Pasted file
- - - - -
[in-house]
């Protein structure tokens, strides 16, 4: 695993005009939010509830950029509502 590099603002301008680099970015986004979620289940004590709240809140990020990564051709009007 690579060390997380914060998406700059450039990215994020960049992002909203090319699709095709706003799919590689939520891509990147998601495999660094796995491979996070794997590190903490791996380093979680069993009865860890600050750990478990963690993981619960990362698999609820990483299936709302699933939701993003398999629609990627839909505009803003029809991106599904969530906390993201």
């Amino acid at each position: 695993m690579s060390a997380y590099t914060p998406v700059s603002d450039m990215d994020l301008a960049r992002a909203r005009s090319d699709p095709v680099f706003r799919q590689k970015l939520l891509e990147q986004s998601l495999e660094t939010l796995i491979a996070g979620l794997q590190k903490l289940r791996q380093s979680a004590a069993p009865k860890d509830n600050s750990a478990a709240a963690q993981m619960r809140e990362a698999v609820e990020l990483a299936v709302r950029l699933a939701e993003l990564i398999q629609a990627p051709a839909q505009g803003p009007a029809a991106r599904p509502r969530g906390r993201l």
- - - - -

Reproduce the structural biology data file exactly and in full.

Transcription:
[in-house]
């Protein structure tokens, strides 16, 4: 695993005009939010509830950029509502 590099603002301008680099970015986004979620289940004590709240809140990020990564051709009007 690579060390997380914060998406700059450039990215994020960049992002909203090319699709095709706003799919590689939520891509990147998601495999660094796995491979996070794997590190903490791996380093979680069993009865860890600050750990478990963690993981619960990362698999609820990483299936709302699933939701993003398999629609990627839909505009803003029809991106599904969530906390993201």
């Amino acid at each position: 695993m690579s060390a997380y590099t914060p998406v700059s603002d450039m990215d994020l301008a960049r992002a909203r005009s090319d699709p095709v680099f706003r799919q590689k970015l939520l891509e990147q986004s998601l495999e660094t939010l796995i491979a996070g979620l794997q590190k903490l289940r791996q380093s979680a004590a069993p009865k860890d509830n600050s750990a478990a709240a963690q993981m619960r809140e990362a698999v609820e990020l990483a299936v709302r950029l699933a939701e993003l990564i398999q629609a990627p051709a839909q505009g803003p009007a029809a991106r599904p509502r969530g906390r993201l």